All Mail Readers Still Suck

I’ve long been of the opinion that all mail readers suck. Some of them really suck. That’s why I wrote OfflineIMAP, after all.

Today I embarked on my periodic survey of mail readers to see what had changed. Things are encouraging but still not quite good enough. I have IMAP mail on two servers and I read it from four clients. I want to see the same mail on each client, and be able to work offline if I need to, and sync my changes back up later. I also maintain “Saved” folders for messages I want to archive indefinately. I want to see which folders have new messages and which ones have old messages. Finally, I want to be able to navigate entirely with a keyboard for all common functions.

Let’s take a look at how they all stack up.

First, there’s mutt with OfflineIMAP. Mutt by itself is not even worth mentioning; its IMAP support is so slow and buggy that it doesn’t even begin to make the cut. With OfflineIMAP, it’s actually pretty nice. I can easily create a macro to move messages to my Saved folder. I can also create macros to manage the two different e-mail account identities, using the correct one for replies automatically. So far so good. What mutt stinks at is the folder list. It just doesn’t have a good one at all. Also, since OfflineIMAP must be used, the integration is just not as clean as it could be.

Next, there’s the new KMail 3.3. This program has improved vastly recently. What was once a graphical client with more bugs than an entomologist’s lab is now a mostly reliable mail program. It integrates into the KDE or Gnome applet well for new mail notifications. It does everything I want with IMAP (with only one bug relating to non-selectable folders, which I can work around.) However, despite the khotkeys system, it is not possible to reliably script it to move a message to a saved folder or redirect it to my special storage address. Argh.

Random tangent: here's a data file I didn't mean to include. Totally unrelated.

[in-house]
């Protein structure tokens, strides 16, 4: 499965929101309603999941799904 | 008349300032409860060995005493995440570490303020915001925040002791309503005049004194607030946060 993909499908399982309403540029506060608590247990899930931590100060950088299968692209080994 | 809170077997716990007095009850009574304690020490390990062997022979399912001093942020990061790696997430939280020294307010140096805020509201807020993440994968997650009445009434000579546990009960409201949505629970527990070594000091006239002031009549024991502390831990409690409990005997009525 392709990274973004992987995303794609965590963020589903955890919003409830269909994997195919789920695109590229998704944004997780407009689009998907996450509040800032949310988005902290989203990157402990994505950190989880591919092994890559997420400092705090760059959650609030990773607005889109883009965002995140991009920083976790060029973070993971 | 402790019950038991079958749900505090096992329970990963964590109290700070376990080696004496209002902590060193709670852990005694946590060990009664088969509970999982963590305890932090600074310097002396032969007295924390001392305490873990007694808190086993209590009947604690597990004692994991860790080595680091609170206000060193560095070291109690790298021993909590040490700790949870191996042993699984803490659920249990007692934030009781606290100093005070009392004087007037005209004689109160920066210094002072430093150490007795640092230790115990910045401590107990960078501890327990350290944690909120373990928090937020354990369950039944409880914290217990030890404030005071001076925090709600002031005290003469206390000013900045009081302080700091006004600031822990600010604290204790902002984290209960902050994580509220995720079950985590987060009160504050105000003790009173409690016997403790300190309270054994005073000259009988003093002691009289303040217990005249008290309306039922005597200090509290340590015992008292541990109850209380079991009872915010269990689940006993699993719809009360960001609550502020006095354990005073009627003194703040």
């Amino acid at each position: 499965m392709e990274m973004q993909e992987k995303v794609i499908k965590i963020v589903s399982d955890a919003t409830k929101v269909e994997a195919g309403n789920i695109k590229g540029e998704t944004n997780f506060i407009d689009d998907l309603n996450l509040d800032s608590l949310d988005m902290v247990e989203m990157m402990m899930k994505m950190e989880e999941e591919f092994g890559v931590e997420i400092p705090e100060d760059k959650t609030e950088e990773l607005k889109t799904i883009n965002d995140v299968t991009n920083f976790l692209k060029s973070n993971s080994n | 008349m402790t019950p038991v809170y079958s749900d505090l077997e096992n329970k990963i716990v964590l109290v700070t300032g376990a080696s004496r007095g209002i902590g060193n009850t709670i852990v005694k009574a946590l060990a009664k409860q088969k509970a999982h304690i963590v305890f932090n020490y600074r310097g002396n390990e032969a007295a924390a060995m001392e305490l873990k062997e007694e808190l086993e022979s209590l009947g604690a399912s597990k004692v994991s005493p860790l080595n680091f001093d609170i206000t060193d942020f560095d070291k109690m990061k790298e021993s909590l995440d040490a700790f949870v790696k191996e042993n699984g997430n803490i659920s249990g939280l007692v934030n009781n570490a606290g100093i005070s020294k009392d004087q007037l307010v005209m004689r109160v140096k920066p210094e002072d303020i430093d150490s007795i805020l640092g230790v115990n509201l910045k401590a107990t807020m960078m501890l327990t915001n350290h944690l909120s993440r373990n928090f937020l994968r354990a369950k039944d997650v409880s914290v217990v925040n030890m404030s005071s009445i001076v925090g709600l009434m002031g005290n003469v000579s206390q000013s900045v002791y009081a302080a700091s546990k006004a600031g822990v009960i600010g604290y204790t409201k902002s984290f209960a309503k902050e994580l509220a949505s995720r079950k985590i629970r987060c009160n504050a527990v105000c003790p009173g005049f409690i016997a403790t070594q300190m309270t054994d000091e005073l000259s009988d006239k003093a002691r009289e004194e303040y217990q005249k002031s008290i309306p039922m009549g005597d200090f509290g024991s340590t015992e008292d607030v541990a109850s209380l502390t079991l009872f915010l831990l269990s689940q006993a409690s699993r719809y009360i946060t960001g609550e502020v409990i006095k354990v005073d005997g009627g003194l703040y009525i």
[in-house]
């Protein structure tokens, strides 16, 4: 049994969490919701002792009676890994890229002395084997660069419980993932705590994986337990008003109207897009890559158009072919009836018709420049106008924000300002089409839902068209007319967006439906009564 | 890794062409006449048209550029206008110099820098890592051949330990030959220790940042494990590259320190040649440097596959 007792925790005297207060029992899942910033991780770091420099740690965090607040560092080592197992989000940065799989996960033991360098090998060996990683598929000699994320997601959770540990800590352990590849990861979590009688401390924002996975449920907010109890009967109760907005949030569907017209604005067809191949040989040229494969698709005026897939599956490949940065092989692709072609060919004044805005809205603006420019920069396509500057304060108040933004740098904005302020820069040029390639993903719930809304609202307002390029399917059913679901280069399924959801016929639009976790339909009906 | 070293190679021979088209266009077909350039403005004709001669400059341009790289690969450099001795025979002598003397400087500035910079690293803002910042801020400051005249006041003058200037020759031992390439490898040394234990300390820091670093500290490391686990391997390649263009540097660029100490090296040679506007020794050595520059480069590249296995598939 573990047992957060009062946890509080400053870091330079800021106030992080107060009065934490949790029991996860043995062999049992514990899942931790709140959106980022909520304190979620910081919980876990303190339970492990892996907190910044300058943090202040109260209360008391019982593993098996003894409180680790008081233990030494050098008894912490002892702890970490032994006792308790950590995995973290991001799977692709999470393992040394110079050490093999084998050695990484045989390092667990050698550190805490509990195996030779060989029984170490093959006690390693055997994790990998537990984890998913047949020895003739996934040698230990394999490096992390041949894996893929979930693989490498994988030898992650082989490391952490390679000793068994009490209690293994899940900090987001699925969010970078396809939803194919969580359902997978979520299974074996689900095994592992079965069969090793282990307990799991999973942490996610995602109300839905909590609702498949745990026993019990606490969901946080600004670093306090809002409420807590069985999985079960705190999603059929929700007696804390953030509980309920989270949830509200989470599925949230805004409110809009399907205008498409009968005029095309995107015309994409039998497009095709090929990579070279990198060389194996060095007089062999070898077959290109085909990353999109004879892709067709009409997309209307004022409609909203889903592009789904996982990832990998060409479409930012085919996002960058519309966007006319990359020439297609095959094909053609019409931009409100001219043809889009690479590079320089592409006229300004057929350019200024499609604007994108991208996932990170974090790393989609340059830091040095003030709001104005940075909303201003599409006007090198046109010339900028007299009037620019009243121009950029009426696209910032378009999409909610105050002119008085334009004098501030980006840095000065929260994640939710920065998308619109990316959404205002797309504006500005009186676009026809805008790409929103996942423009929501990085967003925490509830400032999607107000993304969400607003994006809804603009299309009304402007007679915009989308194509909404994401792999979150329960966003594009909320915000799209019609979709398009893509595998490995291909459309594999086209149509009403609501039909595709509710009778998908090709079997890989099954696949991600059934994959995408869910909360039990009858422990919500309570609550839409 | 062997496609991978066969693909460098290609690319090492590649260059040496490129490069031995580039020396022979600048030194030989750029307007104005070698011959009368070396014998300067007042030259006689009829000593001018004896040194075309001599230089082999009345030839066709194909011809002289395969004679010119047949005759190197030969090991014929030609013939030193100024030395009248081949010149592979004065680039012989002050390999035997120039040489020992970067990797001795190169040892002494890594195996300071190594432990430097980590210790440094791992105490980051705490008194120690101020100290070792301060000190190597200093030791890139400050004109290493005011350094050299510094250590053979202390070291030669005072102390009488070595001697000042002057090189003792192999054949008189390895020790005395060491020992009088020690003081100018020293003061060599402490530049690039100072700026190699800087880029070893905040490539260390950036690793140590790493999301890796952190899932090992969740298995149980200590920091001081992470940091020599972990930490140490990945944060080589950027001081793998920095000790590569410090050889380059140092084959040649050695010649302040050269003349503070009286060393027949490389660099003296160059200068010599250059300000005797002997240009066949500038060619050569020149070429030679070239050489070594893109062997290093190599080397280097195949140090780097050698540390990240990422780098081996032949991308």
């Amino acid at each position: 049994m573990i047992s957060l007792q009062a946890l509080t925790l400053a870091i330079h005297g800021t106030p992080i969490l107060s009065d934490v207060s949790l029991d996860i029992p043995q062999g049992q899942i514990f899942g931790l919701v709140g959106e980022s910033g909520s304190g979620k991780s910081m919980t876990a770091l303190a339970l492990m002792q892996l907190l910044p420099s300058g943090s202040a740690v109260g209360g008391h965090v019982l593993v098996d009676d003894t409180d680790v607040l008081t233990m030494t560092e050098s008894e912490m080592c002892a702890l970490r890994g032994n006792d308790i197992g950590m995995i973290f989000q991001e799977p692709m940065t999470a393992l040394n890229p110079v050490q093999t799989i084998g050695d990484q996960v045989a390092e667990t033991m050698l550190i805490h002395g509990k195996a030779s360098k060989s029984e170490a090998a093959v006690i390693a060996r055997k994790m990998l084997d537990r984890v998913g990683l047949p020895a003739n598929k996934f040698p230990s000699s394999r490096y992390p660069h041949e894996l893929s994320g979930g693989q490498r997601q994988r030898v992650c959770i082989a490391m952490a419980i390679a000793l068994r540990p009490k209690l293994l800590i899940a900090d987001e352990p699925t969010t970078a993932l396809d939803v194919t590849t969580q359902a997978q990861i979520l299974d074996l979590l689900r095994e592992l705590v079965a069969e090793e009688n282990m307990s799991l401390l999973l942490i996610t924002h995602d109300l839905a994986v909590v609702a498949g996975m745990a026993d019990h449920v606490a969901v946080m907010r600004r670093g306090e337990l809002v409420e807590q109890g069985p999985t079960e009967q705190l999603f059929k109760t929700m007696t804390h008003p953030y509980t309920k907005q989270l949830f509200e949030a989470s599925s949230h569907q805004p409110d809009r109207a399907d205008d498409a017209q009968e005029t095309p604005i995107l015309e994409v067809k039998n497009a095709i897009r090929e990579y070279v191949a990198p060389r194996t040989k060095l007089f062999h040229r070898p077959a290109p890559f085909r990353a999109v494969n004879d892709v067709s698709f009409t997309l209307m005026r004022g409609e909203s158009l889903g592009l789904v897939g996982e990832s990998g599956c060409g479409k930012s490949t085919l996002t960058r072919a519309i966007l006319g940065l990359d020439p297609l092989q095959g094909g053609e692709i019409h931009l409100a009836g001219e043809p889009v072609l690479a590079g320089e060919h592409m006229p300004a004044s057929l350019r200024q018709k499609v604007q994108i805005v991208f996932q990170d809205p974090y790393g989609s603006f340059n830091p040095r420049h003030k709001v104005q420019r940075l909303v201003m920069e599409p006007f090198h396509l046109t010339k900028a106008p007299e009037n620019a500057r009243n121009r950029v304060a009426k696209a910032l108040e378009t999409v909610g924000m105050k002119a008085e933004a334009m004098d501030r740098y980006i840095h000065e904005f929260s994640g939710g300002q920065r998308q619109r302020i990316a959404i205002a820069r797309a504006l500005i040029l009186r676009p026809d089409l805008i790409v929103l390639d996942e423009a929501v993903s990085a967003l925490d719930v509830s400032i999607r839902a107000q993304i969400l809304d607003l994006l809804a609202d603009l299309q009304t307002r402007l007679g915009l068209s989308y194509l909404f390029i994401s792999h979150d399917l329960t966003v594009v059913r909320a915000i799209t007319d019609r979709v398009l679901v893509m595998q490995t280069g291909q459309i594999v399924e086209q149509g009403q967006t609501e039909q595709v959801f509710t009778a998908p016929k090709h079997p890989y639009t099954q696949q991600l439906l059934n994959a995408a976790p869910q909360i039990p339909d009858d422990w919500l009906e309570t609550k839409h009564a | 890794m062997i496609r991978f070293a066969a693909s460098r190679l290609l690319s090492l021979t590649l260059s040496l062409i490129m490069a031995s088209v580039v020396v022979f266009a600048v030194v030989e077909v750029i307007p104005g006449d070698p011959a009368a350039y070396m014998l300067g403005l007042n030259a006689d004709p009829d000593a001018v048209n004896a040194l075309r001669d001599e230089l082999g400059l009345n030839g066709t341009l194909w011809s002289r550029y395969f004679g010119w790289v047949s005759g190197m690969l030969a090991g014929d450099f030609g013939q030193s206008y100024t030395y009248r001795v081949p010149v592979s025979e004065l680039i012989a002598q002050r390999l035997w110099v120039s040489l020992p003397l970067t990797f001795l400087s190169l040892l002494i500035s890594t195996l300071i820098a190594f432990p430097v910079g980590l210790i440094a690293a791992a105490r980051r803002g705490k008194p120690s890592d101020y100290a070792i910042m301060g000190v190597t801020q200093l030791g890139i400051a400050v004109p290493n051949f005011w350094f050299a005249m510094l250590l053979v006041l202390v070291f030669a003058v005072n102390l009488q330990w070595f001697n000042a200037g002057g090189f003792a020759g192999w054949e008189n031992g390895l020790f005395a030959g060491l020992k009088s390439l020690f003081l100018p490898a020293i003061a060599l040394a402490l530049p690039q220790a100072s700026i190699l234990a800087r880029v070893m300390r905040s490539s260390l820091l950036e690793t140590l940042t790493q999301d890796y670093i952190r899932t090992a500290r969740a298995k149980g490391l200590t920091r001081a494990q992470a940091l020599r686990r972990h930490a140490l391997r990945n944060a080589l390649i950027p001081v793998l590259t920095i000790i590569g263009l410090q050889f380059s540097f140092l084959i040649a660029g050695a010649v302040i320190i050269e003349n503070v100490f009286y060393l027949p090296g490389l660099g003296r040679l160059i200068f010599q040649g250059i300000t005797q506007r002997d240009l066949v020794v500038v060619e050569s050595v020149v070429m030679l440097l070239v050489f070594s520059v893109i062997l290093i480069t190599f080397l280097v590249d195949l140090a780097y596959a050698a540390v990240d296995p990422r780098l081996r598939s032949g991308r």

Then, there’s Mozilla Thunderbird. Another good contender, supports offline reading and all of that. Has nice junk mail features built in too. But its IMAP support is SLOW. When you delete a message, it goes out to the server (unlike KMail, which can cache this action). how do you like deleting 20 messages, having to wait 2 seconds after each press of Delete? Also, it suffers from the same scripting problem as KMail.

So it looks like I’m sticking with mutt+OfflineIMAP for now, but definately keeping a close watch over kmail.

3 thoughts on “All Mail Readers Still Suck

  1. question…mutt & offlineimap sounds good. but how do you send emails in disconnected mode? i assume i can write a fake sendmail thing that will cat it to an ‘outbox’ folder that can be synced with offlineimap over to my server – but how do i get this sent? can i just call ‘sendmail’ on it? i’d love to hear your solution for this…

    thanks for offlineimap. it rocks :)

  2. Normally, you just have a normal SMTP server on your machine. It will queue up messages while you’re disconnected. Then in your PPP or network connection scripts, you just run sendmail -q (or equivolent for your mailer) to send the mail out.

    — John

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